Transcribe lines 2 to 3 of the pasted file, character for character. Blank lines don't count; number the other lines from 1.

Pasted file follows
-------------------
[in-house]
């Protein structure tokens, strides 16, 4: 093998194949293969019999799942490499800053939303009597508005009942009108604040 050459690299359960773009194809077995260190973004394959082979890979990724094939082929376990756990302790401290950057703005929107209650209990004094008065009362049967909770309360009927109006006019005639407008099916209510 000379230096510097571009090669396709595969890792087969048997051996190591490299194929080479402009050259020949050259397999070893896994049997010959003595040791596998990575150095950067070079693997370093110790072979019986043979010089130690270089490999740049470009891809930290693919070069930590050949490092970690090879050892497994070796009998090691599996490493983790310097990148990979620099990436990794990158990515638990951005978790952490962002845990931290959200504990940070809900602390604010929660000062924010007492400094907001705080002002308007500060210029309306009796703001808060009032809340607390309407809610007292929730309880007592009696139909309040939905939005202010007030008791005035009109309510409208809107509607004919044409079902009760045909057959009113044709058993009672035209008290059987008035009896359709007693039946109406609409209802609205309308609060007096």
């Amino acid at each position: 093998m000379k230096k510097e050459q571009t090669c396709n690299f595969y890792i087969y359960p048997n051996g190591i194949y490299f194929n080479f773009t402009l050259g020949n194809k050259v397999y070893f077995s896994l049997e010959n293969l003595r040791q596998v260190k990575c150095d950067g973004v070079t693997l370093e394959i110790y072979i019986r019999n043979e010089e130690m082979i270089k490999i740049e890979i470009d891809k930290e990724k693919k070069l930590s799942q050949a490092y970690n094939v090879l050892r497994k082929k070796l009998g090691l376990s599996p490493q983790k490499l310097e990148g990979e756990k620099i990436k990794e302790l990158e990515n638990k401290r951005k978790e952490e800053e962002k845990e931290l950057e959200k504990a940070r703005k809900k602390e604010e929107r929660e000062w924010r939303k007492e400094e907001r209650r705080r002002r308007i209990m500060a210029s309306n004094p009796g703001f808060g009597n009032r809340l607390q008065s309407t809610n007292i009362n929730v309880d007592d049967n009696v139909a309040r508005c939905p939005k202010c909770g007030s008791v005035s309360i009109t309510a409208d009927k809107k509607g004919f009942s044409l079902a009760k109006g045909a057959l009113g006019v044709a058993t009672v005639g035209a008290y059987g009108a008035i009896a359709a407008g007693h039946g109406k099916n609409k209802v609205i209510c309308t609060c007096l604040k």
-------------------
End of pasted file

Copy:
């Protein structure tokens, strides 16, 4: 093998194949293969019999799942490499800053939303009597508005009942009108604040 050459690299359960773009194809077995260190973004394959082979890979990724094939082929376990756990302790401290950057703005929107209650209990004094008065009362049967909770309360009927109006006019005639407008099916209510 000379230096510097571009090669396709595969890792087969048997051996190591490299194929080479402009050259020949050259397999070893896994049997010959003595040791596998990575150095950067070079693997370093110790072979019986043979010089130690270089490999740049470009891809930290693919070069930590050949490092970690090879050892497994070796009998090691599996490493983790310097990148990979620099990436990794990158990515638990951005978790952490962002845990931290959200504990940070809900602390604010929660000062924010007492400094907001705080002002308007500060210029309306009796703001808060009032809340607390309407809610007292929730309880007592009696139909309040939905939005202010007030008791005035009109309510409208809107509607004919044409079902009760045909057959009113044709058993009672035209008290059987008035009896359709007693039946109406609409209802609205309308609060007096």
């Amino acid at each position: 093998m000379k230096k510097e050459q571009t090669c396709n690299f595969y890792i087969y359960p048997n051996g190591i194949y490299f194929n080479f773009t402009l050259g020949n194809k050259v397999y070893f077995s896994l049997e010959n293969l003595r040791q596998v260190k990575c150095d950067g973004v070079t693997l370093e394959i110790y072979i019986r019999n043979e010089e130690m082979i270089k490999i740049e890979i470009d891809k930290e990724k693919k070069l930590s799942q050949a490092y970690n094939v090879l050892r497994k082929k070796l009998g090691l376990s599996p490493q983790k490499l310097e990148g990979e756990k620099i990436k990794e302790l990158e990515n638990k401290r951005k978790e952490e800053e962002k845990e931290l950057e959200k504990a940070r703005k809900k602390e604010e929107r929660e000062w924010r939303k007492e400094e907001r209650r705080r002002r308007i209990m500060a210029s309306n004094p009796g703001f808060g009597n009032r809340l607390q008065s309407t809610n007292i009362n929730v309880d007592d049967n009696v139909a309040r508005c939905p939005k202010c909770g007030s008791v005035s309360i009109t309510a409208d009927k809107k509607g004919f009942s044409l079902a009760k109006g045909a057959l009113g006019v044709a058993t009672v005639g035209a008290y059987g009108a008035i009896a359709a407008g007693h039946g109406k099916n609409k209802v609205i209510c309308t609060c007096l604040k």